bethanysworld:

fightingforanimals:

Veronika Scott was a fashion student at the College for Creative Studies in Detroit when her teacher, Stephen Schock, challenged her class to create a product that filled a need, rather than satisfying or creating a fad. Veronika’s design was a coat for homeless people that could transform into a sleeping bag, since in her city, she says, “you are constantly faced with the homeless epidemic.” 

Not only did her design win a International Design Excellence Award from the Industrial Designers Society of America, it’s become the core of Veronika’s nonprofit organization, The Empowerment Plan, which hires people from homeless shelters and transition homes to help her make the coats. Now, three years later, the 24-year-old social entrepreneur expects that her team of 15 seamstresses will produce over 6,000 coats in 2014 — all of which will be distributed free of charge to people living on the streets. 

Veronika originally designed the coats seeking input from people at a homeless shelter. After receiving feedback from people who used the prototype over a Detroit winter, she refined the design to create her final version which, in addition to being a waterproof and windproof coat and sleeping bag, also transforms into an over-the-shoulder bag with storage in the arm sockets. 

When she started out, Veronika states,

“Everybody told me that my business was going to fail — not because of who I was giving my product to but because of who I was hiring. They said that these homeless women will never make more than a peanut butter and jelly sandwich — you cannot rely on them for anything. And I know my ladies enjoy proving everybody wrong.” 

And, their impact is growing — according to CNN, which recently honored Veronika as one of their 10 Visionary Women of 2014, “The Empowerment Plan expects to launch a ‘buy one, give one’ program that will make it sustainable beyond the donations and sponsorships that keep it running now. Hunters and backpackers who’ve asked to buy the coat will be able to do so, and the Empowerment Plan will still create coats for homeless people who need them.”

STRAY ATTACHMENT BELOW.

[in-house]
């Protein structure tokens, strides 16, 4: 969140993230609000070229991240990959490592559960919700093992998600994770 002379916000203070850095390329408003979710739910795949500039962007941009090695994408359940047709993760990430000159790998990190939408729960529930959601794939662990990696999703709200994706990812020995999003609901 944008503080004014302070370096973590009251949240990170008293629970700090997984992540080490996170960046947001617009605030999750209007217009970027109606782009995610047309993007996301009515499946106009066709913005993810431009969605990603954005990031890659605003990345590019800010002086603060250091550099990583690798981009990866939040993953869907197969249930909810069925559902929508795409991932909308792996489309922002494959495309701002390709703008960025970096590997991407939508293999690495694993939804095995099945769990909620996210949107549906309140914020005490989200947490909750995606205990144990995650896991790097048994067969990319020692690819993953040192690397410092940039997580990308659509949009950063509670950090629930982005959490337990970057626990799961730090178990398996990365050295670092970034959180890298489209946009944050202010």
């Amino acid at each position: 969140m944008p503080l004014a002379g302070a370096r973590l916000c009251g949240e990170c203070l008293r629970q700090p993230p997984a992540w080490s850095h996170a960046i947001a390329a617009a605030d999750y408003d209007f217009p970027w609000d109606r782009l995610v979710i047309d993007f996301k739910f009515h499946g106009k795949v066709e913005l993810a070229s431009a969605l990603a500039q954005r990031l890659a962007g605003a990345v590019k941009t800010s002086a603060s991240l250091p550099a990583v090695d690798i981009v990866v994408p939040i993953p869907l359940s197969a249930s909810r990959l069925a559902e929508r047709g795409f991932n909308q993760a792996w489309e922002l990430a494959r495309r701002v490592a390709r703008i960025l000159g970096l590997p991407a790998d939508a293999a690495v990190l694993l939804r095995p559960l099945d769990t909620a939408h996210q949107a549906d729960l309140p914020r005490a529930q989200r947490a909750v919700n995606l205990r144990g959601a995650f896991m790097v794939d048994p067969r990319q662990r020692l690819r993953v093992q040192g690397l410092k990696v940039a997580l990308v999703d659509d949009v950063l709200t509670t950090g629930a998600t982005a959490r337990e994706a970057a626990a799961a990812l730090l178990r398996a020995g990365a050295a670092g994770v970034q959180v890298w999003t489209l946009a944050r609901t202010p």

Veronika is also excited to show other clothing producers that local manufacturing is possible: “I think we’re going to show a lot of people: you think it’s outdated to do manufacturing in your neighborhood, but I think it’s something that we have to do in the future, where it’s sustainable, where you invest in people, where they’re not interchangeable parts.”

You can read more about Veronika’s organization on CNN, or watch a short video about her work here.

To learn more about The Empowerment Plan or how you can support their work, visit http://www.empowermentplan.org/

For a wonderful book about women’s great inventions throughout history, check out “Girls Think of Everything” for readers 8 to 13.

For those in the US who would like to support efforts to end homelessness and help the over 600,000 people who experience homelessness on any given night, visit the National Alliance to End Homelessness athttp://www.naeh.org/ or to find a local homeless shelter to support in your area, visit http://www.homelessshelterdirectory.org/

Important in so many ways.

This is amazing and wonderful.

Monday Jul 7 @ 12:19pm